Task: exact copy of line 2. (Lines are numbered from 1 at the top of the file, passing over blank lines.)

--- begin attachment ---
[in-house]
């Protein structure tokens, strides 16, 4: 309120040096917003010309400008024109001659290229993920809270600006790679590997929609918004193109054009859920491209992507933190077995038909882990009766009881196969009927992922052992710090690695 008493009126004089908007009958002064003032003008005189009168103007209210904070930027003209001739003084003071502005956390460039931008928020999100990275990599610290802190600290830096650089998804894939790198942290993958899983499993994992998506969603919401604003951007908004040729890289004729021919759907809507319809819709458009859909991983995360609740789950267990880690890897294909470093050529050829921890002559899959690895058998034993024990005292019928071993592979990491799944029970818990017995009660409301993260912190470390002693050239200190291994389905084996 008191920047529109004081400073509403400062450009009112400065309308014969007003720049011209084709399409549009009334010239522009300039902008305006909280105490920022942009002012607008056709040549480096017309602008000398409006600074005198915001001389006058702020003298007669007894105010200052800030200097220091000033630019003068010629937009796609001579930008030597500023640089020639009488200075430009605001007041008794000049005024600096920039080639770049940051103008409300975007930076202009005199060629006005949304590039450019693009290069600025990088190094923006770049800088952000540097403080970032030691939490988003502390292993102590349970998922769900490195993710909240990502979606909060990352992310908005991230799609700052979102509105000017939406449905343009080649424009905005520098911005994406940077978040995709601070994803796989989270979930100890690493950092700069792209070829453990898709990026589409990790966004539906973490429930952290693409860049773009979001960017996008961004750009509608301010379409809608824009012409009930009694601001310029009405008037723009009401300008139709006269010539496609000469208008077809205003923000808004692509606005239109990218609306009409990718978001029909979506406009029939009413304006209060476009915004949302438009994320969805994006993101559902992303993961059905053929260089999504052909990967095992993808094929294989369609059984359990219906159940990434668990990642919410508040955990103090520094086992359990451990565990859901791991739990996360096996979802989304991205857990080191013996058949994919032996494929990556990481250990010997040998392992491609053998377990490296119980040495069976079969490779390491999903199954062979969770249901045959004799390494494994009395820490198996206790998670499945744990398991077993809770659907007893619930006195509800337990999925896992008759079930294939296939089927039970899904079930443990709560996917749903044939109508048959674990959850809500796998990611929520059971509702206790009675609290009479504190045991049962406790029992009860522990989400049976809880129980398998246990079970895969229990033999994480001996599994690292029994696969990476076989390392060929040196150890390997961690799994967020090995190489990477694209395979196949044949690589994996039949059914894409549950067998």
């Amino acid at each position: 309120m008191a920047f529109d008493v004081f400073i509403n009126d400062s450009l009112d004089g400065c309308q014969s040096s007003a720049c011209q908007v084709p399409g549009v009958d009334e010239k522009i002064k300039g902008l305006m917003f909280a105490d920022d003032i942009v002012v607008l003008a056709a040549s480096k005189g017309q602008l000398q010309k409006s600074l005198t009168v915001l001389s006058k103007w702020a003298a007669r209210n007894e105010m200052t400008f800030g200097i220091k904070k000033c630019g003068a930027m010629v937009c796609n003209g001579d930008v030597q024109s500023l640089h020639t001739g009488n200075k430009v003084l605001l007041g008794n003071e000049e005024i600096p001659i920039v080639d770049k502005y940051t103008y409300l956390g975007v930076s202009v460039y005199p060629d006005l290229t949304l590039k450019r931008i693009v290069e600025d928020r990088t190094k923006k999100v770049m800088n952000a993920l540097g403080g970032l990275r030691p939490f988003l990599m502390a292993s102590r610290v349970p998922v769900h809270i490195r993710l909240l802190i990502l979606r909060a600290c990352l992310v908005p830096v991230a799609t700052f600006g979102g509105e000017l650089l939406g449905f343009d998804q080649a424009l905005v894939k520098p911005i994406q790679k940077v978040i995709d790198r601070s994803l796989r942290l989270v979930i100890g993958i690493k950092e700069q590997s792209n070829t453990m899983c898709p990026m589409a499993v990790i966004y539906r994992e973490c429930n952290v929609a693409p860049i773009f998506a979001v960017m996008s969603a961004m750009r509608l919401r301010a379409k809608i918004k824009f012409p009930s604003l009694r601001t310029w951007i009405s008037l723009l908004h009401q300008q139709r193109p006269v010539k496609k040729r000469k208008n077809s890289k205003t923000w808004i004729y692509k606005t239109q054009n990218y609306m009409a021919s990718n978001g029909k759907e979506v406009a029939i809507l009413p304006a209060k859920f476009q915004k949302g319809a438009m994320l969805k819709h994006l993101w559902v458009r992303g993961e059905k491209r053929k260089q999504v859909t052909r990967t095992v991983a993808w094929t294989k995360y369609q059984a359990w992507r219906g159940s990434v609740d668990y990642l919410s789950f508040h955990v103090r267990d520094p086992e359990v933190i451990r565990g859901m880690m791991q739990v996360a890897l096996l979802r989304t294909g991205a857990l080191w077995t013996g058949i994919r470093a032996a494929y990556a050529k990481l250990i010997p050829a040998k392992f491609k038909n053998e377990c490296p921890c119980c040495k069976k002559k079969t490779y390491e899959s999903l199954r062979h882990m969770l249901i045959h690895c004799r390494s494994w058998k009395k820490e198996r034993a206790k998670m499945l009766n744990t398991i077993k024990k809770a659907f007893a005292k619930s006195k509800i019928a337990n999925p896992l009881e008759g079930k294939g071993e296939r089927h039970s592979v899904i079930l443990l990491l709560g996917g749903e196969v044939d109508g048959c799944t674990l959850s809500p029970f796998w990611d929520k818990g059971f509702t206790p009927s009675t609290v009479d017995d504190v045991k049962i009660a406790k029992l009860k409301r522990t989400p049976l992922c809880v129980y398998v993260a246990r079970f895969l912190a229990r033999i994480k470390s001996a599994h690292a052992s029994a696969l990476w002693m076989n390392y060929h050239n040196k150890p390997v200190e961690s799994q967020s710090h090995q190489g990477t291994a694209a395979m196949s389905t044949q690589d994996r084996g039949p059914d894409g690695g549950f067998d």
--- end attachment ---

């Protein structure tokens, strides 16, 4: 309120040096917003010309400008024109001659290229993920809270600006790679590997929609918004193109054009859920491209992507933190077995038909882990009766009881196969009927992922052992710090690695 008493009126004089908007009958002064003032003008005189009168103007209210904070930027003209001739003084003071502005956390460039931008928020999100990275990599610290802190600290830096650089998804894939790198942290993958899983499993994992998506969603919401604003951007908004040729890289004729021919759907809507319809819709458009859909991983995360609740789950267990880690890897294909470093050529050829921890002559899959690895058998034993024990005292019928071993592979990491799944029970818990017995009660409301993260912190470390002693050239200190291994389905084996 008191920047529109004081400073509403400062450009009112400065309308014969007003720049011209084709399409549009009334010239522009300039902008305006909280105490920022942009002012607008056709040549480096017309602008000398409006600074005198915001001389006058702020003298007669007894105010200052800030200097220091000033630019003068010629937009796609001579930008030597500023640089020639009488200075430009605001007041008794000049005024600096920039080639770049940051103008409300975007930076202009005199060629006005949304590039450019693009290069600025990088190094923006770049800088952000540097403080970032030691939490988003502390292993102590349970998922769900490195993710909240990502979606909060990352992310908005991230799609700052979102509105000017939406449905343009080649424009905005520098911005994406940077978040995709601070994803796989989270979930100890690493950092700069792209070829453990898709990026589409990790966004539906973490429930952290693409860049773009979001960017996008961004750009509608301010379409809608824009012409009930009694601001310029009405008037723009009401300008139709006269010539496609000469208008077809205003923000808004692509606005239109990218609306009409990718978001029909979506406009029939009413304006209060476009915004949302438009994320969805994006993101559902992303993961059905053929260089999504052909990967095992993808094929294989369609059984359990219906159940990434668990990642919410508040955990103090520094086992359990451990565990859901791991739990996360096996979802989304991205857990080191013996058949994919032996494929990556990481250990010997040998392992491609053998377990490296119980040495069976079969490779390491999903199954062979969770249901045959004799390494494994009395820490198996206790998670499945744990398991077993809770659907007893619930006195509800337990999925896992008759079930294939296939089927039970899904079930443990709560996917749903044939109508048959674990959850809500796998990611929520059971509702206790009675609290009479504190045991049962406790029992009860522990989400049976809880129980398998246990079970895969229990033999994480001996599994690292029994696969990476076989390392060929040196150890390997961690799994967020090995190489990477694209395979196949044949690589994996039949059914894409549950067998």